The high cost of quick cash is creating a payday loan crackdown on two fronts in the South Bay.
The Mercury News reports that San Jose's planning commission will consider on Tuesday evening a proposal to bar payday lenders from setting up shop in low-income neighborhoods. Next week, Santa Clara County supervisors will decide whether to make their temporary ban on all new payday lending establishments permanent.
Payday loans offer a quick fix for people who survive on low wages or government benefits. They can carry annual interest rates as high as 459 percent. According to the Silicon Valley Community Foundation, an average borrower pays $500 in interest on a $300 loan.
South Bay officials say these lenders prey on the most financially vulnerable residents. "We're just zoning them right out of existence," Supervisor Dave Cortese told the Mercury News. "This isn't spot-zoning or redlining certain areas. We're just saying we don't want them anywhere."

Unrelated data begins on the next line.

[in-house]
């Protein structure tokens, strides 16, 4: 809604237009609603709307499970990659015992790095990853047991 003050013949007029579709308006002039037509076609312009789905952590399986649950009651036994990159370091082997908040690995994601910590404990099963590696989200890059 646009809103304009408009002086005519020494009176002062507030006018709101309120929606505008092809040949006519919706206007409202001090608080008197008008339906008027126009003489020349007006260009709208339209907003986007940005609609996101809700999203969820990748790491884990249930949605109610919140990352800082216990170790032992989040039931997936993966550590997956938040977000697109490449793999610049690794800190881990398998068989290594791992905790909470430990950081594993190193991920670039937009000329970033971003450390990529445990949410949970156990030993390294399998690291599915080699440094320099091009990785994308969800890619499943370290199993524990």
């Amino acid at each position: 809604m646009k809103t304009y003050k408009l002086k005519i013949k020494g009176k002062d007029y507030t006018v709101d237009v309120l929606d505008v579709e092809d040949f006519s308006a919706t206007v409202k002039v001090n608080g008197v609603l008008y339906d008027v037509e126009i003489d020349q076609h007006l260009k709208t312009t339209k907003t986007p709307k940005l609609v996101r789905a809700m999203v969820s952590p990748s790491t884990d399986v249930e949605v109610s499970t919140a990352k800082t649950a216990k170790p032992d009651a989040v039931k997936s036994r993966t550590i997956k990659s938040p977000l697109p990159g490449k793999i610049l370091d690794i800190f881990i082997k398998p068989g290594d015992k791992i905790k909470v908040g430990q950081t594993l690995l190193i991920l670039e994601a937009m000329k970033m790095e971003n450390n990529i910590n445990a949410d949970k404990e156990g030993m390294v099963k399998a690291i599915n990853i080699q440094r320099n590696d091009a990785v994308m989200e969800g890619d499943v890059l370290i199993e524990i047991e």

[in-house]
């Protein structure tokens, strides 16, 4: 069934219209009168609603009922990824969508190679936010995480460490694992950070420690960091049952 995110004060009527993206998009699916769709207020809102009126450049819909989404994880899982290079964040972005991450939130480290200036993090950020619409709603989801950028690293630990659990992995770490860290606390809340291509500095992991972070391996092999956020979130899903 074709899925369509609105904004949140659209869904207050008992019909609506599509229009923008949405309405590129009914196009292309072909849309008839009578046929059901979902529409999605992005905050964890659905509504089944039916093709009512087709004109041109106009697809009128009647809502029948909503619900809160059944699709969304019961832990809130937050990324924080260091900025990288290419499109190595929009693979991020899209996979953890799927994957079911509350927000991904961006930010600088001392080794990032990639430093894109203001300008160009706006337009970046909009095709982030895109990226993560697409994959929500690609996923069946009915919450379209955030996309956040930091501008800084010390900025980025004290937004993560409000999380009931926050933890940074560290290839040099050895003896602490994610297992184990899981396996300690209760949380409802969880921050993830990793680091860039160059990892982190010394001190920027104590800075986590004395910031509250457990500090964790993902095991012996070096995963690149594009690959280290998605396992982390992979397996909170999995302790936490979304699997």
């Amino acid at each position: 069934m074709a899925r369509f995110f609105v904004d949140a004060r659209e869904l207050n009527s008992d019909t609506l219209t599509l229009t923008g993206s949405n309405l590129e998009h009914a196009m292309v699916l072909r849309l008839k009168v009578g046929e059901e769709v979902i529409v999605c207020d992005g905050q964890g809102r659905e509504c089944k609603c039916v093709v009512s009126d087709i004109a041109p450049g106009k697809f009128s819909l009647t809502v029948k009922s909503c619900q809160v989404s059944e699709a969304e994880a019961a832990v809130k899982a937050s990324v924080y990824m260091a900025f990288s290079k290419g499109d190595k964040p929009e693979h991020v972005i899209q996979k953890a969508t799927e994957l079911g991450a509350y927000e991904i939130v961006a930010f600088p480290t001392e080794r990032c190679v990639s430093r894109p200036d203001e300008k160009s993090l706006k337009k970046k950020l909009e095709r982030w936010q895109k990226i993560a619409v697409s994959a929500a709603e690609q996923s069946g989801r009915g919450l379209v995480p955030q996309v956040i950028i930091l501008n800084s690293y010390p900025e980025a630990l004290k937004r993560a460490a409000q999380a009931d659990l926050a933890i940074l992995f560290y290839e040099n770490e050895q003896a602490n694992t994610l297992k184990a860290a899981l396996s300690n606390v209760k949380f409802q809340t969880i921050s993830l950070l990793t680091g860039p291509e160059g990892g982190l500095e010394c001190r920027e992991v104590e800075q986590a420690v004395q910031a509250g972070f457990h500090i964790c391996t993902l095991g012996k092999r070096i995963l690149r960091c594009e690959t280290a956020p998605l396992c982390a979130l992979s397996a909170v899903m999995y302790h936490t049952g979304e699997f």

Although payday loans are pitched as one-time emergency measures, studies of customers' borrowing habits reveal that they often end up returning to the lender again and again, losing ever-increasing chunks of their already-low incomes.
There are now 64 payday lending shops in cities throughout the county, with 38 in San Jose alone. Existing businesses would not be affected by the new laws. If the current proposal is recommended to the City Council on May 15, new applicants would not be allowed to move into low-income neighborhoods but could open elsewhere in the city. The county ban would effectively bar entry into unincorporated areas only.